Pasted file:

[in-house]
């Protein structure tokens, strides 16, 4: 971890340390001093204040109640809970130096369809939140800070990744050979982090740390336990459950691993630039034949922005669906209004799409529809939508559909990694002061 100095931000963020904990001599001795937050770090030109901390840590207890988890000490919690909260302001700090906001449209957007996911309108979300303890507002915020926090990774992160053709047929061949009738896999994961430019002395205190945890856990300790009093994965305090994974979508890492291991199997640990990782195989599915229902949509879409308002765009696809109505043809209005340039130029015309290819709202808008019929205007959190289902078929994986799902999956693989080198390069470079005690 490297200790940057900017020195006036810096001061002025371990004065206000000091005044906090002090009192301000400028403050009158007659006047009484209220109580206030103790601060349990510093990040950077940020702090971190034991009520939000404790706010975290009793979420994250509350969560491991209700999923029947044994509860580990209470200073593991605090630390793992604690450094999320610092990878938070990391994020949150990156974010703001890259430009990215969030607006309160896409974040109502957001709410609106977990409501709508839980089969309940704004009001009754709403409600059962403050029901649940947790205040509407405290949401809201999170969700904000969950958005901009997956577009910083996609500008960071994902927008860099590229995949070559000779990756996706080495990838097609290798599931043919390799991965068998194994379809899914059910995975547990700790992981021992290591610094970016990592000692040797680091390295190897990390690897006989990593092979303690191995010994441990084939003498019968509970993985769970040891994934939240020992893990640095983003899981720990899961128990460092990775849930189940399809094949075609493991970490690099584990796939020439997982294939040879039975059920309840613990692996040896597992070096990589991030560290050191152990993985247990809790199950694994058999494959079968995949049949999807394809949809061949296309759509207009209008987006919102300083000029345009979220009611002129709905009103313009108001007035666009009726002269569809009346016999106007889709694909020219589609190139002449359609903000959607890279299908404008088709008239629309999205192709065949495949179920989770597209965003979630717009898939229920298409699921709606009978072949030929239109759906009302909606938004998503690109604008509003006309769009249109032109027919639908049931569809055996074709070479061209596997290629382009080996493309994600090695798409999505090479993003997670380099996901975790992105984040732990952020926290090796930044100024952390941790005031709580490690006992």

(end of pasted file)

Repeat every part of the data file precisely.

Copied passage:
[in-house]
């Protein structure tokens, strides 16, 4: 971890340390001093204040109640809970130096369809939140800070990744050979982090740390336990459950691993630039034949922005669906209004799409529809939508559909990694002061 100095931000963020904990001599001795937050770090030109901390840590207890988890000490919690909260302001700090906001449209957007996911309108979300303890507002915020926090990774992160053709047929061949009738896999994961430019002395205190945890856990300790009093994965305090994974979508890492291991199997640990990782195989599915229902949509879409308002765009696809109505043809209005340039130029015309290819709202808008019929205007959190289902078929994986799902999956693989080198390069470079005690 490297200790940057900017020195006036810096001061002025371990004065206000000091005044906090002090009192301000400028403050009158007659006047009484209220109580206030103790601060349990510093990040950077940020702090971190034991009520939000404790706010975290009793979420994250509350969560491991209700999923029947044994509860580990209470200073593991605090630390793992604690450094999320610092990878938070990391994020949150990156974010703001890259430009990215969030607006309160896409974040109502957001709410609106977990409501709508839980089969309940704004009001009754709403409600059962403050029901649940947790205040509407405290949401809201999170969700904000969950958005901009997956577009910083996609500008960071994902927008860099590229995949070559000779990756996706080495990838097609290798599931043919390799991965068998194994379809899914059910995975547990700790992981021992290591610094970016990592000692040797680091390295190897990390690897006989990593092979303690191995010994441990084939003498019968509970993985769970040891994934939240020992893990640095983003899981720990899961128990460092990775849930189940399809094949075609493991970490690099584990796939020439997982294939040879039975059920309840613990692996040896597992070096990589991030560290050191152990993985247990809790199950694994058999494959079968995949049949999807394809949809061949296309759509207009209008987006919102300083000029345009979220009611002129709905009103313009108001007035666009009726002269569809009346016999106007889709694909020219589609190139002449359609903000959607890279299908404008088709008239629309999205192709065949495949179920989770597209965003979630717009898939229920298409699921709606009978072949030929239109759906009302909606938004998503690109604008509003006309769009249109032109027919639908049931569809055996074709070479061209596997290629382009080996493309994600090695798409999505090479993003997670380099996901975790992105984040732990952020926290090796930044100024952390941790005031709580490690006992």